• Hispanics approve of the term Hispanic to refer to their community to a greater degree than Latino and to a dramatically greater degree than Latinx.

The poll has a margin of error of plus or minus 3.5 percentage points.

About the Texas Hispanic Policy Foundation
The Texas Hispanic Policy Foundation operates as a nonpartisan, nonprofit 501(c)(3) organization, dedicated and committed to analyzing and exploring the political, economic, social, demographic, and familial attitudes and behaviors of Texas Hispanics. In collaboration with Rice University’s Baker Institute for Public Policy, the Foundation conducts surveys, polls, research, data collection and analysis concerning the Hispanic population in Texas. You can find more information about the Foundation at www.TxHPF.org.

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Why this Corpus Christi native’s appointment to this foundation matters

April 23, 2020

Corpus Christi Caller Times

By Tom Whitehurst Jr.

Corpus Christi native Sarah Saldaña has joined the Texas Hispanic Policy Foundation. Now that the surface has been scratched, let’s look at the significance of Saldaña and this foundation.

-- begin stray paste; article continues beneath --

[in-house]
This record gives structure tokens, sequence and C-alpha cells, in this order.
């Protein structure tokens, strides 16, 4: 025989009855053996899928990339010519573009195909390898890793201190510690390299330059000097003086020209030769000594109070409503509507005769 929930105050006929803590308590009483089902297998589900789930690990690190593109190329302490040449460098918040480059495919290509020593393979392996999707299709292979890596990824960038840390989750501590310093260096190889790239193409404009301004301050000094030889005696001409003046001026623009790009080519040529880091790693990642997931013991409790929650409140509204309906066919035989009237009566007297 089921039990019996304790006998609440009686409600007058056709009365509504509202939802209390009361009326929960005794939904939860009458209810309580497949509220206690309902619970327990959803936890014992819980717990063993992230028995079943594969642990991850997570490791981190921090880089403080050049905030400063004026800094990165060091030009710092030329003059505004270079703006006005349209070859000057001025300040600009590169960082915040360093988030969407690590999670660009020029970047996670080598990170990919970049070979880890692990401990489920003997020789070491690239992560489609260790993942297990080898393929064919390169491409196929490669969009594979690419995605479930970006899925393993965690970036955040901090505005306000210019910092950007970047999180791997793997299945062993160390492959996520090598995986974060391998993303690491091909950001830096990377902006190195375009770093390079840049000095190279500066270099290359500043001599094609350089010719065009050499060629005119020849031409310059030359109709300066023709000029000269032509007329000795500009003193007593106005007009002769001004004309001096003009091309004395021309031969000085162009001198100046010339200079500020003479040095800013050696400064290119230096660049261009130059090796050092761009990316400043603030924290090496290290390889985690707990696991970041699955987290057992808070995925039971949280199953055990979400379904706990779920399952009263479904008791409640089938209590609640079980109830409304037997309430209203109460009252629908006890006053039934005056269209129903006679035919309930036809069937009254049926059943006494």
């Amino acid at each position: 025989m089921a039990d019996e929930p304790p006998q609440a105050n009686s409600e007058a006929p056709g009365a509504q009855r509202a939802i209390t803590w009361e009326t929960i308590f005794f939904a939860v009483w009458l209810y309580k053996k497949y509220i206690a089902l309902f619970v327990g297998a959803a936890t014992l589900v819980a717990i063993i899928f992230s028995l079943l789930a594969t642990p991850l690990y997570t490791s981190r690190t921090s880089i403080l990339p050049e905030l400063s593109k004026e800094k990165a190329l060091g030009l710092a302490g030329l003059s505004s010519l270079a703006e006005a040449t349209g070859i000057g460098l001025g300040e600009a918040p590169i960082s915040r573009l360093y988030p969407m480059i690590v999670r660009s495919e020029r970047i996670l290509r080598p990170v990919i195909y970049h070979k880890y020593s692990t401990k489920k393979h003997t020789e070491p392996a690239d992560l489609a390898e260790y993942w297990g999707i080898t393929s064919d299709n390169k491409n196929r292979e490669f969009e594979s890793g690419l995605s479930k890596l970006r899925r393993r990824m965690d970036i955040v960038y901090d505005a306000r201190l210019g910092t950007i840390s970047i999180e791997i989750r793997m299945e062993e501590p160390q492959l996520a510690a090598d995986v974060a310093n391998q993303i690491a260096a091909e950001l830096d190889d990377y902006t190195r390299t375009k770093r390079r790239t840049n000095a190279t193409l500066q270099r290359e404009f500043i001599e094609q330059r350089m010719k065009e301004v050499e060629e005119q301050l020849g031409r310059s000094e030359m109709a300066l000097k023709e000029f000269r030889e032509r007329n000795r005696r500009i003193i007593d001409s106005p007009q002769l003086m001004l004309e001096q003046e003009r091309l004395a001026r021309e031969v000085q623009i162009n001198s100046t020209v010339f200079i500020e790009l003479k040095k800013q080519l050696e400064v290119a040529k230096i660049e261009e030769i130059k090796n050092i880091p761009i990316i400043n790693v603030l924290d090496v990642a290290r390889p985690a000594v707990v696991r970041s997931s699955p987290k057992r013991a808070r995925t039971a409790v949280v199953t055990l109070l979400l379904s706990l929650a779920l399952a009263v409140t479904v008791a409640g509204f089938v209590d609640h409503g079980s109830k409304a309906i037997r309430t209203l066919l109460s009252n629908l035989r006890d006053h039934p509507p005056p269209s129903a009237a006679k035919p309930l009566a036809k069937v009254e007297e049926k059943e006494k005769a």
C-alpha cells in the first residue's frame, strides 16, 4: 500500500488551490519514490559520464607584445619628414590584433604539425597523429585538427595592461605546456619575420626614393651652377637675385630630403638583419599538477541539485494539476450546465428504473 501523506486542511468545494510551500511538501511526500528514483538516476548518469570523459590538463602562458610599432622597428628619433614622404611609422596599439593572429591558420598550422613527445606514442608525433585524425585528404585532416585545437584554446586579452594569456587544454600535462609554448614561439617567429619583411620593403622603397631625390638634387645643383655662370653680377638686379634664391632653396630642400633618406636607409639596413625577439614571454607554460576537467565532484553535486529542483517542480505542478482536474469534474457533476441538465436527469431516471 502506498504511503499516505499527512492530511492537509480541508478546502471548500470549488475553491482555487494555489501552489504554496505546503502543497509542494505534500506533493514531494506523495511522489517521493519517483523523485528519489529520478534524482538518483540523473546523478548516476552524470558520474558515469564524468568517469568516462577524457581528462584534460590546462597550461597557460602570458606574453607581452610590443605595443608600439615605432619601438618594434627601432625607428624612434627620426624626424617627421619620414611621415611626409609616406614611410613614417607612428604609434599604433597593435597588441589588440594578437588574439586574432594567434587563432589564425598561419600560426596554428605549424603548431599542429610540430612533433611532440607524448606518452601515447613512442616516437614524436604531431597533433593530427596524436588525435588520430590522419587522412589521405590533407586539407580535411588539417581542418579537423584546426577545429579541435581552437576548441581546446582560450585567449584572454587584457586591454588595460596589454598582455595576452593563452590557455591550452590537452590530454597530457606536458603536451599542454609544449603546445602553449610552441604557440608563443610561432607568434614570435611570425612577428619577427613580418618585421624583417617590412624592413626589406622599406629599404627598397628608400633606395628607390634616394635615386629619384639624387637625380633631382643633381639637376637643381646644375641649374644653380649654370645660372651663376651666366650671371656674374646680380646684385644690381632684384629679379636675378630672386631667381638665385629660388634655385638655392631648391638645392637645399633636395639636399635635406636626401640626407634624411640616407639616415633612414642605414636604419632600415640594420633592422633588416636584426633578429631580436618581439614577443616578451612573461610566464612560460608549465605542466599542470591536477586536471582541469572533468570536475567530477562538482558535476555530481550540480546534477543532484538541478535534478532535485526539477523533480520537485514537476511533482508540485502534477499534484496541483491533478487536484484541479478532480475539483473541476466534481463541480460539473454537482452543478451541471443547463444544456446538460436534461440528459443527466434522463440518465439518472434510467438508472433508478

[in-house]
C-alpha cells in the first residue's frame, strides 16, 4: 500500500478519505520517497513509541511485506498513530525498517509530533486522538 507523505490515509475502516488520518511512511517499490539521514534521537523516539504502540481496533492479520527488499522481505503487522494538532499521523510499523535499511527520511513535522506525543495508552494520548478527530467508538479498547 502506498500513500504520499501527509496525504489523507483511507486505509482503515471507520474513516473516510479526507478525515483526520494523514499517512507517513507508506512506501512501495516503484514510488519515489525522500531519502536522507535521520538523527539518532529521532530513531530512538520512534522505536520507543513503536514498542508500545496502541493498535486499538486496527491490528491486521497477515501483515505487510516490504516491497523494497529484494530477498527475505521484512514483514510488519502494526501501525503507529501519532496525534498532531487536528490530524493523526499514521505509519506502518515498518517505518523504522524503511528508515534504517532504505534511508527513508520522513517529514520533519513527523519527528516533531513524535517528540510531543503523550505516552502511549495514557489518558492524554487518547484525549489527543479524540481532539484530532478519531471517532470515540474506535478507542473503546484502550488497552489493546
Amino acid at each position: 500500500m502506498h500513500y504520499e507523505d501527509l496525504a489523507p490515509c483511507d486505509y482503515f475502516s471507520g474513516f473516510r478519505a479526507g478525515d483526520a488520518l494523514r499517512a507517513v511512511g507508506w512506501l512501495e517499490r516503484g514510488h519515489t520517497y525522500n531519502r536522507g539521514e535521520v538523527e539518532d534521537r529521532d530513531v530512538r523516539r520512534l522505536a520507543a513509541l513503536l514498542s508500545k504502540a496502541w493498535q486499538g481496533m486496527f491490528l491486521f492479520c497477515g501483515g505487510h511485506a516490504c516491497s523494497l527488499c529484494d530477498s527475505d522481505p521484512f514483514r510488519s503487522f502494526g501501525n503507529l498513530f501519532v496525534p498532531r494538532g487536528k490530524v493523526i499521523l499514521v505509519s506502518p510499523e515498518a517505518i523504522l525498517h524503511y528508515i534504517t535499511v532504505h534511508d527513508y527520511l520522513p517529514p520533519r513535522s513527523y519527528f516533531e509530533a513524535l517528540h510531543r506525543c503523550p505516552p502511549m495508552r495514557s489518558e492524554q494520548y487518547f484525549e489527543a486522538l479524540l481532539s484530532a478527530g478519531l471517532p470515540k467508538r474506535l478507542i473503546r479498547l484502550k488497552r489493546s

Saldaña is a former U.S. attorney for the Northern District of Texas, and was President Barack Obama’s director of Immigration and Customs Enforcement. Her sister, Maricela, is a former Nueces County state district judge. She is one of three new members of the foundation board.

That’s significant because they are the first three Democrats on what had been an entirely Republican board — and because they’re significant people. We already told you Saldaña’s impressive resume. The other two are former state Sen. Leticia Van De Putte, the real hero of the famous Wendy Davis filibuster if you know that story, and Regina Montoya, a nationally prominent lawyer and political operative.